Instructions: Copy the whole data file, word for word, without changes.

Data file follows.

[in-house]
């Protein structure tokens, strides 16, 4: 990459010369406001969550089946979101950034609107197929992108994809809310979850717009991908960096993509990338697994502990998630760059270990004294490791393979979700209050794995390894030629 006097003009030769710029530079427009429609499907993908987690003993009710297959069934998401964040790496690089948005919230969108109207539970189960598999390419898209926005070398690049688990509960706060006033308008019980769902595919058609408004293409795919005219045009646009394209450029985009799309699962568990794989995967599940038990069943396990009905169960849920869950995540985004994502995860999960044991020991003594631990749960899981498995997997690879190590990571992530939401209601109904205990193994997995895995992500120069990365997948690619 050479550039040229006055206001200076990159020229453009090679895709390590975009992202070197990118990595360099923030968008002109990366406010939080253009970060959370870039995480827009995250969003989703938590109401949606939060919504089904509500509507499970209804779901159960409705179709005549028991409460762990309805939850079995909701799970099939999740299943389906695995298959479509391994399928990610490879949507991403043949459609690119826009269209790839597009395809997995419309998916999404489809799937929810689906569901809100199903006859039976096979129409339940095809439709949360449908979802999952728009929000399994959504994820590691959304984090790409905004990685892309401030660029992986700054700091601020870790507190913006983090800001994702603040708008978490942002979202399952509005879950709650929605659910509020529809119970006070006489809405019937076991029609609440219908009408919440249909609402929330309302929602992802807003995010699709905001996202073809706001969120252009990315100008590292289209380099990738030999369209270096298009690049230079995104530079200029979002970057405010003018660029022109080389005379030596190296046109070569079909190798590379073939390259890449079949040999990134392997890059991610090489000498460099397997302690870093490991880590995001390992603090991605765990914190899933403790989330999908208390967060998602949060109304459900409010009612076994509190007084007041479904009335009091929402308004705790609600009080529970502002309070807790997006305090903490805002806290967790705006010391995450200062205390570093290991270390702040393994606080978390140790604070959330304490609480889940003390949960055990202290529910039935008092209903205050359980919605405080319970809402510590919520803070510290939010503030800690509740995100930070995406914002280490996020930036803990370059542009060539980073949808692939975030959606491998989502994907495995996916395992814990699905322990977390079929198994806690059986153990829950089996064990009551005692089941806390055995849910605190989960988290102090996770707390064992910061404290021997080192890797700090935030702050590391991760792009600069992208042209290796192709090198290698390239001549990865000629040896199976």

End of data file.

[in-house]
């Protein structure tokens, strides 16, 4: 990459010369406001969550089946979101950034609107197929992108994809809310979850717009991908960096993509990338697994502990998630760059270990004294490791393979979700209050794995390894030629 006097003009030769710029530079427009429609499907993908987690003993009710297959069934998401964040790496690089948005919230969108109207539970189960598999390419898209926005070398690049688990509960706060006033308008019980769902595919058609408004293409795919005219045009646009394209450029985009799309699962568990794989995967599940038990069943396990009905169960849920869950995540985004994502995860999960044991020991003594631990749960899981498995997997690879190590990571992530939401209601109904205990193994997995895995992500120069990365997948690619 050479550039040229006055206001200076990159020229453009090679895709390590975009992202070197990118990595360099923030968008002109990366406010939080253009970060959370870039995480827009995250969003989703938590109401949606939060919504089904509500509507499970209804779901159960409705179709005549028991409460762990309805939850079995909701799970099939999740299943389906695995298959479509391994399928990610490879949507991403043949459609690119826009269209790839597009395809997995419309998916999404489809799937929810689906569901809100199903006859039976096979129409339940095809439709949360449908979802999952728009929000399994959504994820590691959304984090790409905004990685892309401030660029992986700054700091601020870790507190913006983090800001994702603040708008978490942002979202399952509005879950709650929605659910509020529809119970006070006489809405019937076991029609609440219908009408919440249909609402929330309302929602992802807003995010699709905001996202073809706001969120252009990315100008590292289209380099990738030999369209270096298009690049230079995104530079200029979002970057405010003018660029022109080389005379030596190296046109070569079909190798590379073939390259890449079949040999990134392997890059991610090489000498460099397997302690870093490991880590995001390992603090991605765990914190899933403790989330999908208390967060998602949060109304459900409010009612076994509190007084007041479904009335009091929402308004705790609600009080529970502002309070807790997006305090903490805002806290967790705006010391995450200062205390570093290991270390702040393994606080978390140790604070959330304490609480889940003390949960055990202290529910039935008092209903205050359980919605405080319970809402510590919520803070510290939010503030800690509740995100930070995406914002280490996020930036803990370059542009060539980073949808692939975030959606491998989502994907495995996916395992814990699905322990977390079929198994806690059986153990829950089996064990009551005692089941806390055995849910605190989960988290102090996770707390064992910061404290021997080192890797700090935030702050590391991760792009600069992208042209290796192709090198290698390239001549990865000629040896199976």